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Thursday, January 10, 2013

CH, H Brothers, and Penguins

Over break, I was deathly sick- so this is unfortunately the first opportunity to be able to update you on what we did before break.  I must say, I am happy to be feeling all better and also to have my voice back!  My husband loved that voiceless period....me though- not so much. :)

Beware....this is kind of a long post.

We learned all about the sounds of wh, ph, ch, sh, and th through the H Brothers. Each brother has an "h" in their first name, but their "h" each connects with a different letter to make a new sound. The kiddos loved learning about the 5 brothers: Whit, Phil, Charley, Shane, and Theo.

Each time we learn about a new H Brother, we read a story that I wrote which emphasizes the phonics sounds.

For that week, we learned about Charley, who imagines that he is a conductor on a train and is always saying "Choo! Choo!" After we had learned about each brother, we do a tiered word hunt on that brother (tiered meaning that it is differentiated based on their level-there are 3 different levels of words.) I print out the leveled words on different colored paper and have students find what color/level words they are on.  They LOVE word hunts- it's a chance for them to get up, move around, say the word, write the word, learn the spelling, and remember the digraph. Below is a picture of the posters and some of the pages for word hunts. 

Also, for the sound of "ch" we did one of my favorite quick activities for phonics: students came up with words that have the phonics sound. For the "ch" sound, they came up with what they could Chew on for lunch. See what they came up with below.

Besides learning about the sound of ch and the H Brothers, we were learning a lot about Penguins. We also learned about Antarctica and a little about Australia through learning about two types of penguins: the Emperor Penguin (in Antarctica) and the Little Blue Penguin (in Australia.)
Students measured themselves to each penguin.  You'll also see that we wrote a general can, have, are as they pulled out facts about penguins.

Here's the I'm a Little Penguin Poem also in that picture, if you would like it...
(Click on the picture below to get it)
We loved learning about how Emperor Penguins can live in such a cold area by doing a blubber observation/experiment.

Through the experiment, they learned what blubber is, what it does, and that it is beneficial to animals.

In a sandwich bag was shortening and then inside that was another baggie so that they could stick their hand into the bag without getting shortening on it.   Then, they put their hand into very cold water and felt. (They discovered that their hand was not cold at all!)  The shortening was acting like the blubber for a penguin and is able to keep them warm (or at least warmer) in cold water or climates.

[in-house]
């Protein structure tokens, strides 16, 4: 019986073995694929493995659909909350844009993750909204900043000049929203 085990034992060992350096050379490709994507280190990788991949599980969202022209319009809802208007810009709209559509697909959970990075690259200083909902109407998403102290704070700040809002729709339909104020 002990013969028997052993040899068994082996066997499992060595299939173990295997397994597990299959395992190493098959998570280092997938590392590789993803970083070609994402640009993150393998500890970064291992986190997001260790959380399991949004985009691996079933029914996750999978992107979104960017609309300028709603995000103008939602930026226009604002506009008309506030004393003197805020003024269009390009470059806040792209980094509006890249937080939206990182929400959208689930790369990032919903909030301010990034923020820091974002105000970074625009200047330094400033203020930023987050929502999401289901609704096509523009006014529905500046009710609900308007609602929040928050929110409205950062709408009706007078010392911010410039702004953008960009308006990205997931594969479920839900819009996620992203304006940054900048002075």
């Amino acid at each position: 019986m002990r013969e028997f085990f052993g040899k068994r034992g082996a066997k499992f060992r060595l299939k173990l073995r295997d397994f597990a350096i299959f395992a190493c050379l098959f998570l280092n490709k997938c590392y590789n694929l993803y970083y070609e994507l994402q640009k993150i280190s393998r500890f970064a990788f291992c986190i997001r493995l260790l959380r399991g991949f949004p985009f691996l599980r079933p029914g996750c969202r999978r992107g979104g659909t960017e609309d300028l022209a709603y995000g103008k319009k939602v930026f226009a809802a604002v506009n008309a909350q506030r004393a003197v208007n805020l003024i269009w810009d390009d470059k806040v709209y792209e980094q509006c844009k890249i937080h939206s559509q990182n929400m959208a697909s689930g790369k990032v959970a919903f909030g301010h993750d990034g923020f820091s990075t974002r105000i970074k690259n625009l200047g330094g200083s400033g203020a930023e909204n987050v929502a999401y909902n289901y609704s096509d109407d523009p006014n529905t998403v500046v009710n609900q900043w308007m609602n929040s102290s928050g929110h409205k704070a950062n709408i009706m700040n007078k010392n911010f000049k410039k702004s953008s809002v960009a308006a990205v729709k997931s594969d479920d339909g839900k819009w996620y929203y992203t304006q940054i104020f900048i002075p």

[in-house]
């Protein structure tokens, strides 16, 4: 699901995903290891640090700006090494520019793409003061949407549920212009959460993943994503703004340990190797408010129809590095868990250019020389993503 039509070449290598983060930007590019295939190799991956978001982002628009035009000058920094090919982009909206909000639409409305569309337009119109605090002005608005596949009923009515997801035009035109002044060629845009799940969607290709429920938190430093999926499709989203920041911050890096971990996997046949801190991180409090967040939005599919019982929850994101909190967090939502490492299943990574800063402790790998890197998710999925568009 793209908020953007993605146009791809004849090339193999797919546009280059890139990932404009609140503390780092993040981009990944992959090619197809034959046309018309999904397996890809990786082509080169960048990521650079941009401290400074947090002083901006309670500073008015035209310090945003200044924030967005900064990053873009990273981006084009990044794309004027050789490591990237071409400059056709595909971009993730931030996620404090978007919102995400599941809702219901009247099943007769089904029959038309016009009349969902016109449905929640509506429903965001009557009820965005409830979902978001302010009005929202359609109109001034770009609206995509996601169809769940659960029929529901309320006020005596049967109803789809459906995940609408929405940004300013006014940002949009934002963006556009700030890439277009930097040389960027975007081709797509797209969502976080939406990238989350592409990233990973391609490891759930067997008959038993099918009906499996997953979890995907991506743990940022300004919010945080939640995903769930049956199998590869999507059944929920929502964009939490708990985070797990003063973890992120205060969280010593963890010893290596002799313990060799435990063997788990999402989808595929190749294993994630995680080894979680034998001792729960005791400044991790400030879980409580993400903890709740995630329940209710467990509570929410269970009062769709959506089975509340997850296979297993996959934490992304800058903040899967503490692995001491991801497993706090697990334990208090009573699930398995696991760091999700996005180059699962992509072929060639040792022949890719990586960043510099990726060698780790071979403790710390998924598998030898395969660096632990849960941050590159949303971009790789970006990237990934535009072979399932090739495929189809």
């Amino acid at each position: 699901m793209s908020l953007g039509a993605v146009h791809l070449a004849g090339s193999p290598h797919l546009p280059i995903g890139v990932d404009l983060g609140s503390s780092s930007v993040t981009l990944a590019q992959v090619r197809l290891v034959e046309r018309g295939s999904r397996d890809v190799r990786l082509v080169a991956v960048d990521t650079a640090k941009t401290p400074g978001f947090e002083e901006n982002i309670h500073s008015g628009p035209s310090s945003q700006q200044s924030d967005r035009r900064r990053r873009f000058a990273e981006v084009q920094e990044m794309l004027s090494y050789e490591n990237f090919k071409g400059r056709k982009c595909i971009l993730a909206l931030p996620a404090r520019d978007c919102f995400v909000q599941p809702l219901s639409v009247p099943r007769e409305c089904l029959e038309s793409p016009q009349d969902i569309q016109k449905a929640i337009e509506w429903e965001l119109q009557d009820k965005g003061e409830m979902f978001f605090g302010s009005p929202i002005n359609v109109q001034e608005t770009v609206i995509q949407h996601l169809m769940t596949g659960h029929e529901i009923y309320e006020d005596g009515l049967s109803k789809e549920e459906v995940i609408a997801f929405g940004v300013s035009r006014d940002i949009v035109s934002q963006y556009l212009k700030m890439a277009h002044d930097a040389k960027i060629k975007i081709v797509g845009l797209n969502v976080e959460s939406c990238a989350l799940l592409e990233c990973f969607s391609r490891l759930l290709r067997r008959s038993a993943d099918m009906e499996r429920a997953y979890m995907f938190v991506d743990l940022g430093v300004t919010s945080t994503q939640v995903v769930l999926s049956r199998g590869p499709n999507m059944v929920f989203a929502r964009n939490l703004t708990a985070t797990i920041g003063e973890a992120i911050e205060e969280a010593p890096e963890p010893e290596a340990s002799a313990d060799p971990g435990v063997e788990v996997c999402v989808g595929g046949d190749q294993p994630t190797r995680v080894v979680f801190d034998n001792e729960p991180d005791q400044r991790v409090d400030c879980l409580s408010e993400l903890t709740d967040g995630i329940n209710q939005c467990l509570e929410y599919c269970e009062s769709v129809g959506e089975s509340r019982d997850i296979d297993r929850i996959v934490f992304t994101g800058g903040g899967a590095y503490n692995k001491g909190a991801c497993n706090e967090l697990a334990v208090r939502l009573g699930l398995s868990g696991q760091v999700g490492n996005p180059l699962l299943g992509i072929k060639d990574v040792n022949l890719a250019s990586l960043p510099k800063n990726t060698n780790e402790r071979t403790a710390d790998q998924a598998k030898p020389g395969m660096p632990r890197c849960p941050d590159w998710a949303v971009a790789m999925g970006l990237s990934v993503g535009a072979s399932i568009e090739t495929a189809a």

Here's the blubber page below...(click on the picture to get a copy)

   We read The Important Book by Margaret Wise Brown (which is essentially about the special things about everyday objects- so special facts.)  We used that book as a template for our writing and, of course, applied it to a craft.
My awesome teammate, Mrs. Rojo, found the great writing concept and adapted it to penguins. I made the writing pages for us so that it could be the white area for the belly. (The craft without the writing is from Amy Lemons.)
We learned A LOT about penguins, so it was a great way to show what they learned, deepen the concepts of facts,  all while teaching a writing style that captures what a person thinks is truly special about a something.
As an introduction to maps, Antarctica, Australia, and to make a great connection: during this time, we also learned about about the world, the 7 continents, and the 5 oceans. Yes, you heard me right...there are five!
Continents: North America, South America, Europe, Asia, Africa, Australia (which might soon be changed to be called the continent of Oceania, by the way), and Antarctica.
Oceans: Pacific, Atlantic, Indian, Arctic, and Southern
*Scientists named the fifth, the Southern Ocean (near Antarctica), around the year 2000.  Can you name them all?

The continent song has been in my head since then, but those first graders can definitely name them (it took them a while to figure out that they just needed to sing the song to remember all of them- but they can do it!)

Which leads me to a question that one student asked me in class....
I thought that this was such a good question and used it as a teachable moment (and honestly, I truly love how their little minds work).  So, as a pre-assessment, I asked the question and wrote down their comments (then we talked about it after).
See the picture below. Too funny!